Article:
Review of The Maidens

Amazon Rating4 out of 5
Goodreads Rating3.63 out of 5
My Rating2 out of 5

The Silent Patient was one of my favorite reads of last year. In my opinion, Alex Michaelides knocked it out of the park when it came to his debut novel. Naturally, when I saw that he was releasing his second book, The Maidens, I had to read it.  

If I had to compare The Silent Patient and The Maidens to Star Wars, I’d say the two books are like Episode One: The Phantom Menace and Episode Two: Attack of the Clones. The first movie is pretty exciting and has some mystery surrounding Anakin. There’s some great action thrown in there accompanied by an awesome musical score. When the second film comes out, you’re immediately in line to see it. Then all the intergalactic politics happen mixed in with characters making really dumb decisions.  

That’s how I viewed The Maidens.  

The story follows Mariana Andros, who is described as a “brilliant, but troubled group therapist” who inserts herself into a homicide investigation in Cambridge University. She does so because the murdered student is a friend of her niece, Zoe. 

Mariana immediately suspects Edward Fosca, a Greek tragedy professor who has a weird cult of university girls flocking around him. The group of women are called “The Maidens.” It just so happens that the woman that was killed was part of that group. So, when a second person from that same group is murdered, Mariana is dead set on Fosca as the culprit. Pun intended. 

So, Mariana decides to take Fosca down no matter what including contaminating crime scenes, hiding evidence from the authorities, intimidating witnesses, and more.  

If Michaelides meant to write the perfect bumbling amateur detective, then he was on point because Mariana is the absolute worst. Normally, readers are supposed to root for the main character, but by the first fifty pages I really wanted the murderer to make Mariana the next victim. Besides her horrible impersonation of Sherlock Holmes, she’s got this weird trait where every. single. male. loves. her. It’s rather annoying and doesn’t really play into the narrative.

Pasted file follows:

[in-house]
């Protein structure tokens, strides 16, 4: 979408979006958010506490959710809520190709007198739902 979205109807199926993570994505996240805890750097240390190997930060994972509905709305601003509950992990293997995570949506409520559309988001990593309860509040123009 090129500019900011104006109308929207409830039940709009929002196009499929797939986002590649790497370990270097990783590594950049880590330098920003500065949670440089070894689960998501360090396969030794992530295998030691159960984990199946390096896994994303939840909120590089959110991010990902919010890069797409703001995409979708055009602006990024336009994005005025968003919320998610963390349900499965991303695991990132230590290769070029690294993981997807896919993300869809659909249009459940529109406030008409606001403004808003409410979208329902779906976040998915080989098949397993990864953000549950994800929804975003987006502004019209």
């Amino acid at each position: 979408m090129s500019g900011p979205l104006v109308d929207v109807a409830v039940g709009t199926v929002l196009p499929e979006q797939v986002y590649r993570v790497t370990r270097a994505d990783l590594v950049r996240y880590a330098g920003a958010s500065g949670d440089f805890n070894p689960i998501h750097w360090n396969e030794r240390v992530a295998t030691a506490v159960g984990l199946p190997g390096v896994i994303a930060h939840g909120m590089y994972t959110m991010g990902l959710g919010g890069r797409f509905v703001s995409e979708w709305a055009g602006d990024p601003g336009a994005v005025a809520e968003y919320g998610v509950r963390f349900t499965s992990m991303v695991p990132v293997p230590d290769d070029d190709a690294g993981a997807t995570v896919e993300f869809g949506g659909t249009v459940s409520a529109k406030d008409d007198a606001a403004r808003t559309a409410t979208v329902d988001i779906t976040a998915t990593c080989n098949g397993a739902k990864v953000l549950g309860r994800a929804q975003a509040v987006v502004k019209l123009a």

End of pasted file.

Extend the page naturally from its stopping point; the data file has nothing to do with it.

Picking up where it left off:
Let’s move onto the ending of the book. Don’t worry, I won’t spoil anything, but I think it has to be touched upon. The Silent Patient had a shocking ending that I didn’t see coming. It was glorious. Michaelides tried to do the same thing in The Maidens, but it really fell flat. To be fair, I didn’t see it coming. However, it didn’t make any lick of sense. It felt as if Michaelides had two story ideas, liked aspects of both of them, but only had time to write one novel so he mashed the two together. I say that because the ending didn’t fit the rest of the narrative. Michaelides didn’t give hints to the ending in the rest of the book, so the ending came out of left field. The ending is reminiscent of so many disappointing endings in movies by M. Night Shyamalan. 

The pace of the story was so slow. It took me forever to slug my way through the first fifty pages. I will say that once I got past the introduction, the narrative did speed up a bit.  

The only thing that I found exciting about this book was the inclusion of an Easter egg for his first book. 

 Overall, I don’t recommend The Maidens by Alex Michaelides. The slower pace, the idiotic nature of Mariana, and the horrible ending all result in a disappointing follow-up to The Silent Patient. I don’t understand why it has a 3.63 out of 5 rating on Goodreads. But hey, this is just my opinion. If you read The Maidens let me know what your opinions of it by emailing me at masterbookreviews@gmail.com. 



Categories: Book Reviews

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